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Semester switch changes class structure, course load

As Ohio State embarks on its first semester in about 90 years, students are faced with revamped class syllabi, exam schedules and course loads.
Changes have had to be made in classes while switching content to the semester calendar from the quarter.
“All of the labs have been revised,” said Steve Kroner, a chemistry professor. “That’s huge for us.”
Although the lab aspect of Kroner’s chemistry classes have changed, he said he only had to make some changes to his lectures. A main change that students can expect is to be using an in-class polling system to take quizzes using cellphones. Kroner said the in-class electronic quizzes aim to encourage students to attend class more frequently and be more engaged.
“I don’t think we can just send (the students) home with homework and expect them to take in everything,” Kroner said.
Another change students in Kroner’s chemistry classes can expect is an increased amount of group work. Kroner said his classes last year generally consisted of homework and take-home problems.
Students can also expect a change in the grade distribution in classes.
“The grade breakdown has changed a little,” Kroner said. “We picked up an extra midterm so the weight against the final will be different.”
Aside from planning his own work, which he said up until the start of the semester was not stressful, the teaching assistants also had to be prepared for the switch.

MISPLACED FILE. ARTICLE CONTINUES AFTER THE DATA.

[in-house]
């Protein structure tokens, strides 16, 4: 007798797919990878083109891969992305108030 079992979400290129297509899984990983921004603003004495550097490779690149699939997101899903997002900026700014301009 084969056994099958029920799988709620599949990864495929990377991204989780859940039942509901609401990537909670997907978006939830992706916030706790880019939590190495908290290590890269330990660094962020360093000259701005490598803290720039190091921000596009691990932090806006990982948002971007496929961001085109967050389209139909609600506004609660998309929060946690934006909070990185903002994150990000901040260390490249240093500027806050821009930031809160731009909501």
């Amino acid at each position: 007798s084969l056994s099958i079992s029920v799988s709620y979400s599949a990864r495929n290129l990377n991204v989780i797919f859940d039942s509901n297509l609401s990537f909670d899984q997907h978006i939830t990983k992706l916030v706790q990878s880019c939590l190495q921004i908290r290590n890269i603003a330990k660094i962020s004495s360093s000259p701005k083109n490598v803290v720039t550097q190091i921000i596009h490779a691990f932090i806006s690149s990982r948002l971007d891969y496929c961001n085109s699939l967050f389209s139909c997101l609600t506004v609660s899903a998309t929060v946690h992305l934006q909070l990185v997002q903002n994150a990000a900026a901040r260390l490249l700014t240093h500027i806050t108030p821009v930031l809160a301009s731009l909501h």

Across campus, changes in the Department of Spanish and Portuguese have been made as well.
Rebeka Campos-Astorkiza, an OSU assistant Spanish professor, said several changes have been made to a Spanish pronunciation class she teaches. However, she said no additional work was added to her syllabus.
“My philosophy is the content is basically the same,” Campos-Astorkiza said. “Now you have more time for the students to digest and understand.”
In undergraduate classes, Campos-Astorkiza said students should expect the same material as on the quarter system but with more time for in- and out-of-class exercises.
While there will still be homework, Campos-Astorkiza said she hopes to implement more dialogue with the students during class by having them read assignments prior to class meetings.
In her graduate level courses, Campos-Astorkiza had a three-part project for her students in her phonetics class while on the quarter system but has added a fourth element. She said she also hopes to implement more writing exercises.
“I think probably it will be better,” Campos-Astorkiza said. “It was really intense (on quarters) and now material will be spread out and you can get to know the students more so they will feel comfortable (in class).”
After experiencing a little more than a week of the new semester course calendars, students have mixed thoughts.
Kelly Pyrak, a third-year in Spanish and international studies, said she thinks semesters are more stressful than quarter classes were so far.
“I’m not really happy about it because it is more stressful, there’s a lot more classes, my days are a lot fuller, and I have to be in class a (for) longer periods of times and there is more homework,” she said.
Other students said they think having classes for a few additional weeks will be beneficial.
“Certain classes it’s good because they change the 10-week material to 15 weeks, which makes it easier,” said Daniel Ross, a second-year in biology.
Pyrak said she thinks more than just the students feel caught off-guard by the new schedule.
“A lot of professors are confused on how to pace their classes because they have more time, so they like don’t know if they are behind and I feel like everybody is confused,” she said.

Daniel Chi contributed to this article.

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